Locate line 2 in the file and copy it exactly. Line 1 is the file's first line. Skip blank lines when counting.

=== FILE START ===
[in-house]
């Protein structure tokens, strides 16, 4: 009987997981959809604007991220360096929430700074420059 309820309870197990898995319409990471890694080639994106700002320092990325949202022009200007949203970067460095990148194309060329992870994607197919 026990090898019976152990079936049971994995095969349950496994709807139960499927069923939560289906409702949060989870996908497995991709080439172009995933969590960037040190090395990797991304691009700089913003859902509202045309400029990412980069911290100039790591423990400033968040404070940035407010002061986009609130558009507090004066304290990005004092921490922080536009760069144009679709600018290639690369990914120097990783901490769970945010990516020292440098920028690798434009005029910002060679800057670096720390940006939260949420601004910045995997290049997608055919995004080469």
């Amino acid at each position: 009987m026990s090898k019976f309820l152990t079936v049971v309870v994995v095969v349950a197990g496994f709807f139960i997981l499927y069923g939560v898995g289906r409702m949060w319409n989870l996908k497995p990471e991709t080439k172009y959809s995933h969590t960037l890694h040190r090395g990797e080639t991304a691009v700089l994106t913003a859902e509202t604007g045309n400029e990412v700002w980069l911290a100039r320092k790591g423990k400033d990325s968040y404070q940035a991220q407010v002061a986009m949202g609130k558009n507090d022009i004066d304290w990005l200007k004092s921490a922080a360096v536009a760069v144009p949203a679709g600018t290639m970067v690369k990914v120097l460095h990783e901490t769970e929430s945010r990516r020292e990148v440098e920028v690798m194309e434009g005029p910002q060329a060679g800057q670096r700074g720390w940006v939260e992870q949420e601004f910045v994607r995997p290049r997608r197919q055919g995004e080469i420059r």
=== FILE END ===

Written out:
């Protein structure tokens, strides 16, 4: 009987997981959809604007991220360096929430700074420059 309820309870197990898995319409990471890694080639994106700002320092990325949202022009200007949203970067460095990148194309060329992870994607197919 026990090898019976152990079936049971994995095969349950496994709807139960499927069923939560289906409702949060989870996908497995991709080439172009995933969590960037040190090395990797991304691009700089913003859902509202045309400029990412980069911290100039790591423990400033968040404070940035407010002061986009609130558009507090004066304290990005004092921490922080536009760069144009679709600018290639690369990914120097990783901490769970945010990516020292440098920028690798434009005029910002060679800057670096720390940006939260949420601004910045995997290049997608055919995004080469």